Now that the entire company’s been pawned off like so many storage units on a Discovery Channel show, Saab’s entire 100+ car collection in its home base of Trollhättan is up for grabs to the greedy, unwashed masses. And for a company that’s seems like it has been building the same car for the past 70 years, there are some genuine gems in there.
Some of the more notable cars:
- The original 1946 92001 “Ur-Saab,” the first car built by the company’s aerospace engineers and the only Saab that can rightfully claim to be born from jets.
- A six-door 9000 limousine, which must just the thing for getting Hansel and Gretel to the prom.
- The weird, wedgy EV-1 from 1985—not to be confused with former parent GM’s more famous sibling—this one has an all-glass roof with solar panels, Aramid fiber-reinforced composite bumpers, and screen time in the background of Back to the Future II.
- A Cadillac BLS, the short-lived, unloved 9-3 rebadge for European hair-shirt aficionados.
Even the stunning AeroX and 9-X concepts are up for grabs. Rare four-doors, targa convertible prototypes, and production firsts and lasts round out the rest of the collection, which may not be as significant to anyone who’s not a Saab nerd. But on the other hand, if you know anything about Saab’s rally history, those screaming two-stroke monster 96 rally cars are guaranteed crowd-pleasers.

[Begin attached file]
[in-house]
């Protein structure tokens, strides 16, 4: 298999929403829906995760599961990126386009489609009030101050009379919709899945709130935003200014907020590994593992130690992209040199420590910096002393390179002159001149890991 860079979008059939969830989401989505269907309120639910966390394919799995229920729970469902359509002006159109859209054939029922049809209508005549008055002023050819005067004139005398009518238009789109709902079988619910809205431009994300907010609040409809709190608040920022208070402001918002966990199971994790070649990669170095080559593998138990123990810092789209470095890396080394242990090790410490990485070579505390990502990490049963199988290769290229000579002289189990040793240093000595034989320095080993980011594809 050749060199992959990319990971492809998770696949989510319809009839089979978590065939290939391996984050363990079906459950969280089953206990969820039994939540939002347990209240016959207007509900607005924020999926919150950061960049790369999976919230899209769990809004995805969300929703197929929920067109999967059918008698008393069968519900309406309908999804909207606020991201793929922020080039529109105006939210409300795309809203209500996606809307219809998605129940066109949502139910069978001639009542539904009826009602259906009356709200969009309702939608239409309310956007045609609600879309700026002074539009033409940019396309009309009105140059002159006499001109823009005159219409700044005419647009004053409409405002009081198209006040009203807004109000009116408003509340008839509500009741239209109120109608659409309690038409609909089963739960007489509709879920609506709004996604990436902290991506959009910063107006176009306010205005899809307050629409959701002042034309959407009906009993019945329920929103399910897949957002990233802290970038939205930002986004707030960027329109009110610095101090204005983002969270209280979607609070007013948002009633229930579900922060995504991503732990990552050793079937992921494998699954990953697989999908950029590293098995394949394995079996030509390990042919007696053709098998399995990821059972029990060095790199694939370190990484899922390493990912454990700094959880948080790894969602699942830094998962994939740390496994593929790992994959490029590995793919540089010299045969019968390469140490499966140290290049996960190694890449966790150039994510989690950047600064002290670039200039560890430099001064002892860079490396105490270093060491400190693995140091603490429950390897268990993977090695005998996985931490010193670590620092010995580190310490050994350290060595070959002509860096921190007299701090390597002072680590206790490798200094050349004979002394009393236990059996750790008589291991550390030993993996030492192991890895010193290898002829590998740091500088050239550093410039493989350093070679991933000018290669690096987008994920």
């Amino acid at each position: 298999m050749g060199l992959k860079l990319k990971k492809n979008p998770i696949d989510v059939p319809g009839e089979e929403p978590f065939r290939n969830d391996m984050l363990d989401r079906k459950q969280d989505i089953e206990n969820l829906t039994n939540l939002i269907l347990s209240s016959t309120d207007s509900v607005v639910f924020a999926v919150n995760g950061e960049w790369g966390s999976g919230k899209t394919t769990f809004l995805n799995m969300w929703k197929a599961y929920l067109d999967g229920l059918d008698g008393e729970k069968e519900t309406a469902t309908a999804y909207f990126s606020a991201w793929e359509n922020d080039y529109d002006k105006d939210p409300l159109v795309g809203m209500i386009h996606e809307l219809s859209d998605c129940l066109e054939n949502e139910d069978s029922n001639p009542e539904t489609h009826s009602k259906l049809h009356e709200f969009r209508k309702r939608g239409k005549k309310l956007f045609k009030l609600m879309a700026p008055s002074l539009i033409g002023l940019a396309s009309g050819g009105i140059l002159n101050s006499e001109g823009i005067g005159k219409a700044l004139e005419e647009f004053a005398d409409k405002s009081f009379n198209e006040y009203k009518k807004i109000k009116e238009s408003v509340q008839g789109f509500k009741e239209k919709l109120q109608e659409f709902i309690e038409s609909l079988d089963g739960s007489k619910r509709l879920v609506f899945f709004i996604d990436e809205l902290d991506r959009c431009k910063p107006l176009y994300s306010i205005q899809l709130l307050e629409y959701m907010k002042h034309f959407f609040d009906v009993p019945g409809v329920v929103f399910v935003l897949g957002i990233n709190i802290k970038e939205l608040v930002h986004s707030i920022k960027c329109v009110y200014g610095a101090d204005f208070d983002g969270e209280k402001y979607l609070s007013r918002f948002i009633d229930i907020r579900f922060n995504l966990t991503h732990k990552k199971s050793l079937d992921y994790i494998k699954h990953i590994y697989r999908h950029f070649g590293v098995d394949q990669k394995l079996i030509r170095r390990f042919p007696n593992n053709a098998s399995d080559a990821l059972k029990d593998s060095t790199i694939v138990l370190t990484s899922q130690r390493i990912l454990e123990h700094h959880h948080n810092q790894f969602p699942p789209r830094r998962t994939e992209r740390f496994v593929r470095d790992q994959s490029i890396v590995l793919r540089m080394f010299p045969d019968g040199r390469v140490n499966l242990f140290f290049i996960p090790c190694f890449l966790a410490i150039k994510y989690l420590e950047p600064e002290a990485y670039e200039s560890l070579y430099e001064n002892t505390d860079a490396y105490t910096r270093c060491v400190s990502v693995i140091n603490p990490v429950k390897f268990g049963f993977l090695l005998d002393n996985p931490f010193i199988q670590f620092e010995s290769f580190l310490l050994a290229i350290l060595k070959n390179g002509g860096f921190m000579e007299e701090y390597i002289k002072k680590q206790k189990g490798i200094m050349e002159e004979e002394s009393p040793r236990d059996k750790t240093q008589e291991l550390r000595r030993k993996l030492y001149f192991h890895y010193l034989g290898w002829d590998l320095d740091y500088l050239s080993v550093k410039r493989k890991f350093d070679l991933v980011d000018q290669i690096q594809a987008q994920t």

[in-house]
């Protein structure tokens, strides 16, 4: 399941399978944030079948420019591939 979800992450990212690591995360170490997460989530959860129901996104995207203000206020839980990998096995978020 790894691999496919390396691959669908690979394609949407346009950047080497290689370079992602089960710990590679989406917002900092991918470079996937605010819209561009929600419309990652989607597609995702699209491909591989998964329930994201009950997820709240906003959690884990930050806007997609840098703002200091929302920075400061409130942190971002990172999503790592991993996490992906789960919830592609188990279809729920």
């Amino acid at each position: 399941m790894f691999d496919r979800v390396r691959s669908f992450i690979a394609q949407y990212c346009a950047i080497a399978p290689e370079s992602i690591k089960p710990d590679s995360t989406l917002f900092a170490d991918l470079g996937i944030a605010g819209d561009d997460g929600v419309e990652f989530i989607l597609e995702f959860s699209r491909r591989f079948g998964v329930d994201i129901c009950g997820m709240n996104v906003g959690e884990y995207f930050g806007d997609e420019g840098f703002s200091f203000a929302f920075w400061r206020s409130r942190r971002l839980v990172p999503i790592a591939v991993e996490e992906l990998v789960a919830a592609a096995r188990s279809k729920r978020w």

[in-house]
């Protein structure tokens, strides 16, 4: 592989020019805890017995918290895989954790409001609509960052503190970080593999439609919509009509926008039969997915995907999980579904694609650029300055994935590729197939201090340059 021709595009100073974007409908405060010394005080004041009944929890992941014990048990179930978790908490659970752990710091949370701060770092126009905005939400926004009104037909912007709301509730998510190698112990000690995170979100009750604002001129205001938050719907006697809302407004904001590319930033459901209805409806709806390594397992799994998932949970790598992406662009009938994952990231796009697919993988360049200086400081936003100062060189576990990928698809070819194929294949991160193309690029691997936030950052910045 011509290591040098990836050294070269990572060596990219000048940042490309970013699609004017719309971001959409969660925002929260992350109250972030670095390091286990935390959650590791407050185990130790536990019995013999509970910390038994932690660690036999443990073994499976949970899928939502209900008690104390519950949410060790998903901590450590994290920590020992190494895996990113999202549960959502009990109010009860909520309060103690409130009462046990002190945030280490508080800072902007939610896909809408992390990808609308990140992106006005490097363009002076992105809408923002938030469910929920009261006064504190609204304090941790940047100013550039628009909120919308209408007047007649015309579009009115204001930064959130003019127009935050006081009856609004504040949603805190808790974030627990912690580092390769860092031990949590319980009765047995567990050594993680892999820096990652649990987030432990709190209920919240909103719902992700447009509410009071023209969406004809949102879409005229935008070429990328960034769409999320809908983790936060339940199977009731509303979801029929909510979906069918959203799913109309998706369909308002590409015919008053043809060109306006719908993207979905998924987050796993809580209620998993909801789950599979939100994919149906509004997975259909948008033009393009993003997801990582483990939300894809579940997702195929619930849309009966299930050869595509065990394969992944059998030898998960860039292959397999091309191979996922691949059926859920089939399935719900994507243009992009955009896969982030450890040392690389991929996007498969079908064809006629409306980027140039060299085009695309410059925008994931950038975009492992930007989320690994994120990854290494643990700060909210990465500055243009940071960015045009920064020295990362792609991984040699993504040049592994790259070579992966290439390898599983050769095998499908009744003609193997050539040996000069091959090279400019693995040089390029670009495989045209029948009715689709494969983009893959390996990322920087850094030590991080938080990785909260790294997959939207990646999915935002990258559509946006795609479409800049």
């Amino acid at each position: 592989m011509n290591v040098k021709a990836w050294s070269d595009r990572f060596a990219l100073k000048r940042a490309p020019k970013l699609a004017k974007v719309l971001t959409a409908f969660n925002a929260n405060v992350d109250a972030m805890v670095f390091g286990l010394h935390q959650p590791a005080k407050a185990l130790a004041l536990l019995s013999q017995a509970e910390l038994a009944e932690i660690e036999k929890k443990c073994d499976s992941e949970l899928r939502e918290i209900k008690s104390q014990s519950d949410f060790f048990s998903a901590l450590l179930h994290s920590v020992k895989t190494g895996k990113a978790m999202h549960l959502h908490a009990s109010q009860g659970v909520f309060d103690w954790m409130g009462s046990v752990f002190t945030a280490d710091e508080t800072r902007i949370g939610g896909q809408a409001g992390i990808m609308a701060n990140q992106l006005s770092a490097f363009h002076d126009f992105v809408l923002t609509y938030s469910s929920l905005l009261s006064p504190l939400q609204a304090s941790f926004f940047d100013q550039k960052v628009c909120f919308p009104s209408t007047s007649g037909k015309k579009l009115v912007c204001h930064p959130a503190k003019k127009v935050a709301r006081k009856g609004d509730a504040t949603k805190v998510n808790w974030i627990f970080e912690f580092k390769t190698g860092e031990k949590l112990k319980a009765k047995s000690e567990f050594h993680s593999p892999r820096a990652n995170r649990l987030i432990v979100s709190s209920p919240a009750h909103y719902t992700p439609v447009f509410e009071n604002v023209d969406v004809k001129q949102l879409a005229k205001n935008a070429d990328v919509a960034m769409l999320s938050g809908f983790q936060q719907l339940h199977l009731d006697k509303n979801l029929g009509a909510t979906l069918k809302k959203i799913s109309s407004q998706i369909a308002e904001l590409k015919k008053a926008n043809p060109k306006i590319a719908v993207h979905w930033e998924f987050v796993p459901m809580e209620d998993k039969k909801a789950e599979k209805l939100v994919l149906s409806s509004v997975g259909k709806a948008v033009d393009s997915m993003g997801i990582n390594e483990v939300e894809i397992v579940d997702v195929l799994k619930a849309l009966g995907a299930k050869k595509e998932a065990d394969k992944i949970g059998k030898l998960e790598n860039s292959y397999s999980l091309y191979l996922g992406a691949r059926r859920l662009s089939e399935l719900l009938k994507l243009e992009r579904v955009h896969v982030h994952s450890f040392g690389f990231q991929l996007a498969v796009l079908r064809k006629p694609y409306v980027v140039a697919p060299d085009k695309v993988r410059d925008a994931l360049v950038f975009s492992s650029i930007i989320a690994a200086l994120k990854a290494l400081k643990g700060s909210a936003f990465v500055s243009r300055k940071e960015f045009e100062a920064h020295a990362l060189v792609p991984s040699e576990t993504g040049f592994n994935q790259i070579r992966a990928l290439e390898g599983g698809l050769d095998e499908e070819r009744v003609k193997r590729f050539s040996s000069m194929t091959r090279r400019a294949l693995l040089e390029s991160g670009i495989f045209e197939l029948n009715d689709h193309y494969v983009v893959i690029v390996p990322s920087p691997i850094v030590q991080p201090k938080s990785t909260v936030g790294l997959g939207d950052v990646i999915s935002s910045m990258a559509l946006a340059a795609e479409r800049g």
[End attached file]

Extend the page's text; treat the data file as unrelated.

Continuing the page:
All cars are in pretty good condition, mostly from the outside at least. The only problem is that many of the cars themselves are “Ej reg bar,” or non-registerable, at least in Sweden, seeing as they are prototypes, and there’s no guarantee that they won’t fold in on themselves the second they touch Scandinavian snow. Besides, with a Saab-grilled Subaru Tribeca out in the wild, automotive spy photographers could be fooled for months.
Still, it would be a shame to crush the lot of them. The entire museum collection serves as an interesting footnote to a once-innovative, once-profitable—some would dare say successful, even—automotive player that had its time in the sun. The auction is being run by a Swedish liquidation firm, and the non-publicized bids are due in a few days. I shudder to think what will happen to the more unloved prototypes if the kind Saabisti fail to adopt them. At least the James Bond Saab should pique a few 80s-minded interests.
No word on whether buyers of the museum’s contents will have to reassemble them with nothing more than an Allen wrench.